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Ajit has argued, and Gil seems to agree, that "m must be known" in order
for my interpretation of Marx's theory to be a theory at all. In other
words, if m is not known, then my interpretation is not a theory of
It is not clear to me exactly what is meant by "m must be known". Known
as an empirical magnitude or determined theoretically, or both?
I have argued that it is not necessary to "know m" in either of these two
senses in order to have a determinant theory of surplus-value and many
other important phenomena in capitalist economies.
I have argued that Marx's labor theory of value assumes that THERE IS AN
ACTUAL M in the economy, i.e. that each hour of abstract labor does indeed
produce a quantity m of money new-value. It is this actual m, that is
assumed to exist, that is TAKEN AS GIVEN in Marx's theory of
Even though we don't know empirically what this m is (and in principle we
cannot know it empirically because abstract labor is unobservable), and
even though we cannot provide a full theory of the determination of m,
Marx's theory still assumes that an actual m exists, and it this actual m,
whatever it is, that is taken as given in the theory of surplus-value.
This is a perfectly legitimate and valid logical method - to take some
variables as given and then to determine other variables on the basis of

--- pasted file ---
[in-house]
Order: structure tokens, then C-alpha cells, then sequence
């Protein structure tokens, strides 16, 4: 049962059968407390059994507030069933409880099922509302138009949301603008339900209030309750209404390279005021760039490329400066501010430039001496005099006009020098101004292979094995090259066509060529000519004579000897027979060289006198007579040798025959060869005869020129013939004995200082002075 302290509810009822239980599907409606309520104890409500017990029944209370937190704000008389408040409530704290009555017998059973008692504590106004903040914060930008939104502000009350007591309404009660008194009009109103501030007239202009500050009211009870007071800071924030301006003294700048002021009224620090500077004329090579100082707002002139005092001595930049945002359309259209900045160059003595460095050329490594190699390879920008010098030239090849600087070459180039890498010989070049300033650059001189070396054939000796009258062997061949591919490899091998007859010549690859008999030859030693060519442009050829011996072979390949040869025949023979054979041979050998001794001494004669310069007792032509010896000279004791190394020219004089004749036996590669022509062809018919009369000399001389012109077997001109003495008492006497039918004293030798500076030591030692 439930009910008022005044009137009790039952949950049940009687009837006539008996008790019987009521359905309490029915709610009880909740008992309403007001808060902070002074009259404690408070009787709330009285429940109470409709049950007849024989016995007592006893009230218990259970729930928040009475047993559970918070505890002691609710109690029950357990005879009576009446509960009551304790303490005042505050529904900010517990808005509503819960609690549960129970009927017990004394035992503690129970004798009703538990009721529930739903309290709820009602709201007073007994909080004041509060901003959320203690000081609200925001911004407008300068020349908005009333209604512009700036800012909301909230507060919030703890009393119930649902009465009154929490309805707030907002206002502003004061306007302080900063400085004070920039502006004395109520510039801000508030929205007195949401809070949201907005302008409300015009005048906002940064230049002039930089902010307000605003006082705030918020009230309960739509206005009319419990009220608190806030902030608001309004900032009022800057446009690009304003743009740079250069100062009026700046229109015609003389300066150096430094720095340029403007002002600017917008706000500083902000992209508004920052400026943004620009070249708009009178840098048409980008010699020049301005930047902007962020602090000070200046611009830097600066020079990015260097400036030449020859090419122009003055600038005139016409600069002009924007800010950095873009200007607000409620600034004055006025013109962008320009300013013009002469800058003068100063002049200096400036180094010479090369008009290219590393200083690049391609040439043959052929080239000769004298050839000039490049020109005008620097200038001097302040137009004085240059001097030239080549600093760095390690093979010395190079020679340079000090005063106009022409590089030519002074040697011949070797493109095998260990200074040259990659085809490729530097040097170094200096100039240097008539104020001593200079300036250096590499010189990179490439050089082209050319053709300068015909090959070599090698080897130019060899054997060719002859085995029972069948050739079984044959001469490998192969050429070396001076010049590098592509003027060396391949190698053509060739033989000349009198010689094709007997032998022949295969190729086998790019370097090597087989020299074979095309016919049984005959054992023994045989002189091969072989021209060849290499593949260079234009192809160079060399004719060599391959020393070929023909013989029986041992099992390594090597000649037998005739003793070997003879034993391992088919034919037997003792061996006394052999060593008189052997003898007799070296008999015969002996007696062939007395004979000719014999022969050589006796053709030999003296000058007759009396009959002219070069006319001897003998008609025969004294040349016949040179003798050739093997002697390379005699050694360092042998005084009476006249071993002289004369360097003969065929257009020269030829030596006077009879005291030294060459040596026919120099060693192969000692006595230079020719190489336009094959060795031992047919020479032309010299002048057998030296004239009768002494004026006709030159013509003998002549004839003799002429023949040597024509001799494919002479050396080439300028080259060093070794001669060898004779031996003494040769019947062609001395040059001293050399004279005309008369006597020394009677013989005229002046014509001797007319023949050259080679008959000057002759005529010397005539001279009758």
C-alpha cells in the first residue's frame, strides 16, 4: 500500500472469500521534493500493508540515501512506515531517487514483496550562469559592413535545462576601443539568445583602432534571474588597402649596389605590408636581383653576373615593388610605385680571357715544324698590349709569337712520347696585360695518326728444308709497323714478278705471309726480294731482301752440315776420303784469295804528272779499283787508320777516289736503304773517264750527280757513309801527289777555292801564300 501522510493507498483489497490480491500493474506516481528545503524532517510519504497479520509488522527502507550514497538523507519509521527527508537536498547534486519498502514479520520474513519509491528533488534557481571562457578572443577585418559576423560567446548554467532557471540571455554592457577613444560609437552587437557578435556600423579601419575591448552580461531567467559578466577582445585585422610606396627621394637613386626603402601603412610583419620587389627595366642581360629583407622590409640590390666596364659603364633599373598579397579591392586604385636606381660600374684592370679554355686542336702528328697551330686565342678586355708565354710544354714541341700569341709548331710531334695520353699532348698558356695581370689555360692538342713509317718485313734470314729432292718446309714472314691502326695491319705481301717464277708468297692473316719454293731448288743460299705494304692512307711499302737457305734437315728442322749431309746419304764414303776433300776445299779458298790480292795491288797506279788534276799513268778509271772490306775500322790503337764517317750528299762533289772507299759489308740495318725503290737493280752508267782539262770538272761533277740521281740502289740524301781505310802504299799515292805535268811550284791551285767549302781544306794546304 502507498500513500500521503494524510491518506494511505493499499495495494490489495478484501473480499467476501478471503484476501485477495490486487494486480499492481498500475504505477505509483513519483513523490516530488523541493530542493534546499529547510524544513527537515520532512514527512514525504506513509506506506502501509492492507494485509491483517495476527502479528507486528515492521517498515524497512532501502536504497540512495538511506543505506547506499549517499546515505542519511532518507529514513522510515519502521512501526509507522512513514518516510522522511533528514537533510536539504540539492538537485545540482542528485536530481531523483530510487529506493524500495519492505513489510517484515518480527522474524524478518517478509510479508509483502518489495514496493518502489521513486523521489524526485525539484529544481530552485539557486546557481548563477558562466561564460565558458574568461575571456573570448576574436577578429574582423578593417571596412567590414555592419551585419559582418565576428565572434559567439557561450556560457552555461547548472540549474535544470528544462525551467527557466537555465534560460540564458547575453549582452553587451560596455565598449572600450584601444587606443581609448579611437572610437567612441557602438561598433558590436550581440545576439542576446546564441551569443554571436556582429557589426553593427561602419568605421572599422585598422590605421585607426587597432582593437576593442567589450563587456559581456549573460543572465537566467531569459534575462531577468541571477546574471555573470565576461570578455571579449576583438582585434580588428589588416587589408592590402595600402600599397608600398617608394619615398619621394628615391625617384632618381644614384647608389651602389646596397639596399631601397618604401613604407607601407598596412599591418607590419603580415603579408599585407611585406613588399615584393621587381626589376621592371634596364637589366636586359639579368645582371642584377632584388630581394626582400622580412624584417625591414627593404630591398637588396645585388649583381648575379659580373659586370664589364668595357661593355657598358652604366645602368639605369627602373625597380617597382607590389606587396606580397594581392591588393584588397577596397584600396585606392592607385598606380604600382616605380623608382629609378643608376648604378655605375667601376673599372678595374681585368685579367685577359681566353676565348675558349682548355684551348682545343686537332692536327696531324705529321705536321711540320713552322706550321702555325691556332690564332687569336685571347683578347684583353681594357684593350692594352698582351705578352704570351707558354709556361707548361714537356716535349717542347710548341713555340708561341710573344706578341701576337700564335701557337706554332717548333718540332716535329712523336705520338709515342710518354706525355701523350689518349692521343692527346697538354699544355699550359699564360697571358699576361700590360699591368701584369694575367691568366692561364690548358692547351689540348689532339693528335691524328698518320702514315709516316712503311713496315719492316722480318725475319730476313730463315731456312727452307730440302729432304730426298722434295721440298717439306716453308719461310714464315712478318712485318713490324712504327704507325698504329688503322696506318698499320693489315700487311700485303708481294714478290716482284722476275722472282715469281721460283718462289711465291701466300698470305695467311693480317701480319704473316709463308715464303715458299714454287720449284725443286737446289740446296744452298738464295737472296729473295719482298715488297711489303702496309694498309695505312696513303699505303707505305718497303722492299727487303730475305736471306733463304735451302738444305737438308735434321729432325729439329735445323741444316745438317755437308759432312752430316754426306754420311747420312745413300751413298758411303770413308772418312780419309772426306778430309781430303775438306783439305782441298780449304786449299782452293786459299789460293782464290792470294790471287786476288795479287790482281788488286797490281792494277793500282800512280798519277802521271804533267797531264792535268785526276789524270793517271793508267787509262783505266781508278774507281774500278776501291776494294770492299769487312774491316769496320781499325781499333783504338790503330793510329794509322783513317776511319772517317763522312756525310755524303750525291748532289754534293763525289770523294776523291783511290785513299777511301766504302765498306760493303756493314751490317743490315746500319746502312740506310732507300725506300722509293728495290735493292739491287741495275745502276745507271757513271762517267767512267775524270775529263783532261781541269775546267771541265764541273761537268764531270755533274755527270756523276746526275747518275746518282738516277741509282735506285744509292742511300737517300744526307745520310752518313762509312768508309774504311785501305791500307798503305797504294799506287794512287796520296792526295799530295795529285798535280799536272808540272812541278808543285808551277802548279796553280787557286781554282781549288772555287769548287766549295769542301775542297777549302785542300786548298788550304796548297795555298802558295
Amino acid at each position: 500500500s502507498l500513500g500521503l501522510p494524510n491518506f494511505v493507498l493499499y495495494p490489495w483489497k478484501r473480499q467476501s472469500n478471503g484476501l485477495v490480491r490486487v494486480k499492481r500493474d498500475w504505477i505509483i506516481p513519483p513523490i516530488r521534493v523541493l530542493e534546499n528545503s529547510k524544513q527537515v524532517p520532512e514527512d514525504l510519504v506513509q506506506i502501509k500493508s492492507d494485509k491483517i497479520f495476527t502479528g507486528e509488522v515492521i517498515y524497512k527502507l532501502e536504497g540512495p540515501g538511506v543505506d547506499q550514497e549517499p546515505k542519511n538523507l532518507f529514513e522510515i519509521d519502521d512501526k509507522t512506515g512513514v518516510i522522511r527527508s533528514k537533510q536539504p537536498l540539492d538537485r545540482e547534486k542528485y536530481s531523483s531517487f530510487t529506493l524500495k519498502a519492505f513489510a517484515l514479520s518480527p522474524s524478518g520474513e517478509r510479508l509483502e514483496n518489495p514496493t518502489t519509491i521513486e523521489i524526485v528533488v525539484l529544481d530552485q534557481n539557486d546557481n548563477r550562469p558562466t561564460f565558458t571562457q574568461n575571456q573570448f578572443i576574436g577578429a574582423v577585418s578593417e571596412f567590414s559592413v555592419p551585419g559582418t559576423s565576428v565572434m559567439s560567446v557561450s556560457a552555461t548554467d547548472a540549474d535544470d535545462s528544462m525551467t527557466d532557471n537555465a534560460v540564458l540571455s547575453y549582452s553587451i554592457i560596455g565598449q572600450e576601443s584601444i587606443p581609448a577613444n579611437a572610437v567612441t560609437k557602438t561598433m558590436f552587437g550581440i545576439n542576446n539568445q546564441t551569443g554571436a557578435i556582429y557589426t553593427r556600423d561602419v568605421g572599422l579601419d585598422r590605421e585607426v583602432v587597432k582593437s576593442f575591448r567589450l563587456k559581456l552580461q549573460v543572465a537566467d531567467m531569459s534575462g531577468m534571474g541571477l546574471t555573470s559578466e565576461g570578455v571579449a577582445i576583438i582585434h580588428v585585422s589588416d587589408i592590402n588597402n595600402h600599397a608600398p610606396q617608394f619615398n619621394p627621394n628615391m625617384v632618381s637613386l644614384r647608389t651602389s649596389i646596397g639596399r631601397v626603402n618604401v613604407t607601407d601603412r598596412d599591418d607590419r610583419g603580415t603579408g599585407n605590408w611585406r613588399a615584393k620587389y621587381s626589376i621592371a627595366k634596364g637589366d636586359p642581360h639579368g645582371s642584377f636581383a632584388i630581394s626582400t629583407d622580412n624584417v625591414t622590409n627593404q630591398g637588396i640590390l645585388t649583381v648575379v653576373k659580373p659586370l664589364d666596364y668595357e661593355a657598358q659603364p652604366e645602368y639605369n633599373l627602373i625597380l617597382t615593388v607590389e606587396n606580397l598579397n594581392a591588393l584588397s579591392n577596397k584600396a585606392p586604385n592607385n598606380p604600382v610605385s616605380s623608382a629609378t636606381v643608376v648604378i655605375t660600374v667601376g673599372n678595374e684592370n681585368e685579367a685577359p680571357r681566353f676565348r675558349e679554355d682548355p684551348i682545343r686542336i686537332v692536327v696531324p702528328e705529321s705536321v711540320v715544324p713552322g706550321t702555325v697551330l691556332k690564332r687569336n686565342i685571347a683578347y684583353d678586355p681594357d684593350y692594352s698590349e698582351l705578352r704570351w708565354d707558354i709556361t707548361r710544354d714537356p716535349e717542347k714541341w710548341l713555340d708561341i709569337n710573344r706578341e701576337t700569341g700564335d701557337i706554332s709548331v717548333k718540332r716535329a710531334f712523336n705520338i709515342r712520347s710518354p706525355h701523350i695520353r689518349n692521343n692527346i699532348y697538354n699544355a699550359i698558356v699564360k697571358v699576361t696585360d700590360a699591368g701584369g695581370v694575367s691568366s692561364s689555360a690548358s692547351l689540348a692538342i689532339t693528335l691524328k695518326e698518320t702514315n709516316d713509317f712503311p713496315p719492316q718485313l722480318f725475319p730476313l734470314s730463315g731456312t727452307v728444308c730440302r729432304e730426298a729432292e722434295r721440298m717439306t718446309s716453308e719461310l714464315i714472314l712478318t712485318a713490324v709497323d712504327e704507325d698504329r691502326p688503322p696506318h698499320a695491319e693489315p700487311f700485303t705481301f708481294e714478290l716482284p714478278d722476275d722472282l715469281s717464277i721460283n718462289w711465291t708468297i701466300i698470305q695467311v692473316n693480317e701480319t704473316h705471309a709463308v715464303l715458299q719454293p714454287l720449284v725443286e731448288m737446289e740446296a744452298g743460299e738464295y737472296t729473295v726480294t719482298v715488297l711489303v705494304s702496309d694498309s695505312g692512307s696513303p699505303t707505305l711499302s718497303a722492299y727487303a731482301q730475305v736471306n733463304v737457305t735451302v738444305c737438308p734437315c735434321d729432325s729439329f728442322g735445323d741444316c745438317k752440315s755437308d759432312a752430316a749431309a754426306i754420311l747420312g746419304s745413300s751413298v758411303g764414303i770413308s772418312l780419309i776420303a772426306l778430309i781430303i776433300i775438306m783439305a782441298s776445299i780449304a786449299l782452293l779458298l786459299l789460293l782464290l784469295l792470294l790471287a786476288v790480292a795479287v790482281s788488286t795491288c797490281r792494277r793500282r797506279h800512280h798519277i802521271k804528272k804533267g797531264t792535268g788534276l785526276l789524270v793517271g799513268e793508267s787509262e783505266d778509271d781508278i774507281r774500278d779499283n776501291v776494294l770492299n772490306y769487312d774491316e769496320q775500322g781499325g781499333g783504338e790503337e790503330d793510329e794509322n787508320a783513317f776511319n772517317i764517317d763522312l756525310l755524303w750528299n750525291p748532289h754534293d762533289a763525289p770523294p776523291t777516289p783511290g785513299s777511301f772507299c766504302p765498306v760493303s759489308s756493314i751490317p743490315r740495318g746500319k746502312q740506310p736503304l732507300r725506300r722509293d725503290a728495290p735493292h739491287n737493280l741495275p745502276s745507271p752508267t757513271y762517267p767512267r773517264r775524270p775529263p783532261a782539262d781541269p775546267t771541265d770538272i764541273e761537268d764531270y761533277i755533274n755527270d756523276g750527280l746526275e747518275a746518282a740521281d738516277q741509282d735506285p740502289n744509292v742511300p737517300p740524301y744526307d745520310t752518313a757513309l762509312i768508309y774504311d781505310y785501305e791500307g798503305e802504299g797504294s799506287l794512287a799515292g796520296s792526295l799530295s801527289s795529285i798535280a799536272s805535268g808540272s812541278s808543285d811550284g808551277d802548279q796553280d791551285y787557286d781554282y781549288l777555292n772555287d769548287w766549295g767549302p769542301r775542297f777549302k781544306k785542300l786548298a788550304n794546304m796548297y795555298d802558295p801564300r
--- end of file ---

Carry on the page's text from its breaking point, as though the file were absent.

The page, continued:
these given variables. In this case, to take the actual m (and other
variables) as given, and then to determine money new-value and money
surplus-value on the basis of these givens. Ajit (and Gil), what is wrong
with this logical method?
This given m does leave an element of incompleteness to the theory. But
all theories are incomplete to some extent. All theories take some
variables as given in order to determine other variables. And, as I have
argued, this particular incompleteness does not affect the major
conclusions of Marx's theory. If m changes, then all the monetary
variables change proportionally, so that the ratios among these monetary
magnitudes remain the same. In addition, other conclusions that do not
have to do with quantitative magnitudes, but rather with important
qualitative phenomena of capitalist economies (e.g. conflicts over the
working day and the intensity of labor, inherent technological change,
etc.) also do not require a theory of the determination of m.
So the lack of determination of m is no big deal. It certainly does not
mean that Marx's theory becomes a "theory of nothing". Rather, it is a
theory of a whole lot of important phenomena, even though m is taken as
There are certain other questions for which a theory of m would be
necessary. The main example is inflation. So I think a high
priority for Marxian theory should be to develop a more complete theory of
the determination of m. However, a complete theory of the
determination of m is not necessary to explain surplus-value and the other
important phenomena that the three volumes of Capital are concerned with.
Ajit will probably just reassert "because you don't know m, you don't have
a theory of anything." But I think I have shown that this is not
true. One can take m as given and still explain lots of important
phenomena on the basis of this given m (and other givens). Ajit, please
explain: why is it not logically valid to take the actual m as
given? Isn't one allowed to take some variables as given in order to
determine other variables? What is wrong with this logic?
I look forward to further discussion. I would also of course appreciate
comments from other listmembers as well.
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